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Showing results for tags 'LED lighting'.
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Hi everyone - I finished my USS Enterprise build this weekend. This has been my first model after 30 years and even though I think it turned out ok, I wish I could go back to change these things: - Get rid of the silver shine on the larger decals. Stock Revell decal softener had no visible effect. Any tips ? - The nacelles seem to droop to the rear slightly too much. I found no way to easily correct this. Link to a video and more images: https://geekjournal.ch/uss-enterprise-model-build-part-13-endgame/
Hi all, Well I did say when I first joined this Britmodeller a few months ago that I would be concentrating on Real Space modelling and that hasn't really changed even though I have a few planes in boxes in my stash. I specifically said I would be avoiding all and every Sci-Fi kit (with the possible exception of the Starship Enterprise) but I never thought I would be posting this... Since I've played around with electronics in the past I thought I would try my first ever go at lighting a model. Nothing too ambitious on the first go so elected to go for Pegasus Models Area 51 UFO, a simple kit that a 6-year old could put together. So here is the progress so far... Box art for reference: First couple of coats of silver grey to imitate weathering. Several more to go!! 2 coats of Vallejo matt black applied heavy. Amazing how translucent PS can be so it's important to block off the light where you don't want it to shine through. Light from the green LEDs that will be installed must only emit through the filtered green windows (currently masked). The board that I used - an Arduino Nano. I originally considered using a 555 Timer IC but these can really only flash a single LED and require a few more components in order to function, whereas I needed six LEDs to fade in and out and in unison. A 4060 CMOS chip would have worked ok with some additional passive components (caps and resistors) but in the end I chose to go with the Arduino microcontroller since prices have come down so much for these devices. I wrote a simple programme to initiate and loop the blinking/fading of the 6 LEDs. Similar C++ programmes are widespread online and can be adapted to your lighting needs. Each of the 6 LEDs requires a resistor but that's all there is, apart from connecting up to the right connections on the Arduino board. Once the programme is uploaded to the controller and compliled (done using your computer), the programme is resident in memory and is then powered by the 9V battery shown. I'll post additional photos once the paint jobs are finished and (hopefully) add a short video showing the finished model. Best Steve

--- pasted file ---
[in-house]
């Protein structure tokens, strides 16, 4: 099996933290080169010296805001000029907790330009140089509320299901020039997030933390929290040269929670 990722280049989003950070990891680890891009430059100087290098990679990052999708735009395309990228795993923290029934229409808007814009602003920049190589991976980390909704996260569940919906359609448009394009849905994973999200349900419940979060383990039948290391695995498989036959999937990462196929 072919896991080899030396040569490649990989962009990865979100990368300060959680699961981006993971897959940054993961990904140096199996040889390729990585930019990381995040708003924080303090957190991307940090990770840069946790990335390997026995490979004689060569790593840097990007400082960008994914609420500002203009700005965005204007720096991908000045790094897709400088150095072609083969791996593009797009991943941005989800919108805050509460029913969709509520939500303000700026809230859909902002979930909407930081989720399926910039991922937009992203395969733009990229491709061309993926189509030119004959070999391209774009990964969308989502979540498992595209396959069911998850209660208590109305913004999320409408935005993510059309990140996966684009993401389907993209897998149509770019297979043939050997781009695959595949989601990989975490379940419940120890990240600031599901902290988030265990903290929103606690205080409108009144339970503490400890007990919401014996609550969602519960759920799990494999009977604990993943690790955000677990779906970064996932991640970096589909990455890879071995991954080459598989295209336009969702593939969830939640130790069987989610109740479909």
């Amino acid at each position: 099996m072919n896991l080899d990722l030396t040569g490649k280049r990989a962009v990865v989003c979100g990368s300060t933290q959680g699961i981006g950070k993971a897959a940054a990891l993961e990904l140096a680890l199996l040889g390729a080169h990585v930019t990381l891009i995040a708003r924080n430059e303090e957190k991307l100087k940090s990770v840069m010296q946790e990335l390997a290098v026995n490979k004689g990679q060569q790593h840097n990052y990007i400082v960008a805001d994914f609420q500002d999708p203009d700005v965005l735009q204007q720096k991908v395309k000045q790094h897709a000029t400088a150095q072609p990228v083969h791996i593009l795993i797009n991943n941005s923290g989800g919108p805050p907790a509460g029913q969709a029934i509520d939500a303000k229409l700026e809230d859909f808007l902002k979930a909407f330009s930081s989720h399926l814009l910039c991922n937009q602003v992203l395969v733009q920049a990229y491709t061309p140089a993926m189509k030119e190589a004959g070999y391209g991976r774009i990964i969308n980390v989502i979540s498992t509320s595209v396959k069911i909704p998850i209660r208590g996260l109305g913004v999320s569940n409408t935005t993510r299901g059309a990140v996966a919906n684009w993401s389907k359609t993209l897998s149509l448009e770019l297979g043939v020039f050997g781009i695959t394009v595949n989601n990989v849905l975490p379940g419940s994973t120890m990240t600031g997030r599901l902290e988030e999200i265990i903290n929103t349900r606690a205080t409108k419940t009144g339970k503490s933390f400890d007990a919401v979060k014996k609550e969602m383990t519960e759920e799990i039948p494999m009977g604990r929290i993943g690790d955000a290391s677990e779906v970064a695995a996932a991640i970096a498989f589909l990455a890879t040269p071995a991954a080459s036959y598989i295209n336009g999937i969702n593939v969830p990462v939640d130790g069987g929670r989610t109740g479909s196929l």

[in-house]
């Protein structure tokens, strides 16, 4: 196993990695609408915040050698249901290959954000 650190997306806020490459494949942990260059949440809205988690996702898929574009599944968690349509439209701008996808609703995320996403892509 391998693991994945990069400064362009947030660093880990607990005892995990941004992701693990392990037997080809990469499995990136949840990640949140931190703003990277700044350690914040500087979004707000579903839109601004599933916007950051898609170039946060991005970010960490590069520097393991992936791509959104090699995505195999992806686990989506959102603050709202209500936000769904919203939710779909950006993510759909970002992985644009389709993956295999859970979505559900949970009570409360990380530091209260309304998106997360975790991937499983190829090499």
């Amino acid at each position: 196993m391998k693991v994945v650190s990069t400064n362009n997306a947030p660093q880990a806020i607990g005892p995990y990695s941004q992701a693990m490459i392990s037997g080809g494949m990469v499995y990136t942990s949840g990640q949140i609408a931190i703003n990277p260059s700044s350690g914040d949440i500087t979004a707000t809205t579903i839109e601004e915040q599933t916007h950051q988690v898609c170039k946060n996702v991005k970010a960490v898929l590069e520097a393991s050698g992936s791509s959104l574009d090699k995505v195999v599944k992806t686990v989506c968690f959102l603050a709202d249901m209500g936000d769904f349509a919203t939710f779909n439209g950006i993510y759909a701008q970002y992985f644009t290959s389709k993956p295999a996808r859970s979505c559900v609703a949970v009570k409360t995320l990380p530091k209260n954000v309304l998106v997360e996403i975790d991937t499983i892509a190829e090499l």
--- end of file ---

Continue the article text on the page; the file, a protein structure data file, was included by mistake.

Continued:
An extremely simple kit that an eight year old could build. The most interesting part was lighting the model using an Arduino microcontroller and writing a short programme to fade the LEDs in and out. Just for a bit of fun!! Steve
I'm looking at building the Bandai Millenium Falcon in the near future and I have an idea for lighting the model. USB computer connections (also used for charging phones and tablets) deliver 5.0V and 1.0A (or 2.0-2.4A on "quickchargers"). You get four connections +5V, ground and two data. My idea would be to wire the lighting to a micro USB socket (they're tiny, the size you will find on most mobile phones - except Apple) and that would enable me to power the model either by plugging into a mains charger, a computer or a smaller battery pack with three AAA or AA cells. By using the two "data" connections as switchable power feeds I could have three independently operable lighting circuits. I'm thinking cockpit, engines and interior/loading bay. It also means that I have no permanent cable running from the model or need to create a battery compartment. Has anyone done this or something similar? What resistors will I need for the LEDs? (I can probably work that out but I'm being lazy!) Thanks for any help or pointers.
Hi All, I have some large studio lights that work perfectly well but they're relatively fragile old things and putting them together each time is getting tricky so I'd like to replace them with LED lamps. Does anyone out there have any sensibly (i.e. sub £200) priced recommendations for a pair of LED lamps? I've looked at a couple of photographic forums that I belong to but the suggestions there are all for semi-pro kit at a price tag I can't run to, especially when I mainly use them for models anyway. I know there are those little lighting booths out there for pennies but I find them a little too limiting and prefer independent lights with backdrops of my own making. I've seen lots of pretty cheap stuff on Amazon but it would be nice to know if some of you have real world experience of this kit. Thanks all and I appreciate you taking a look. Cheers, Roger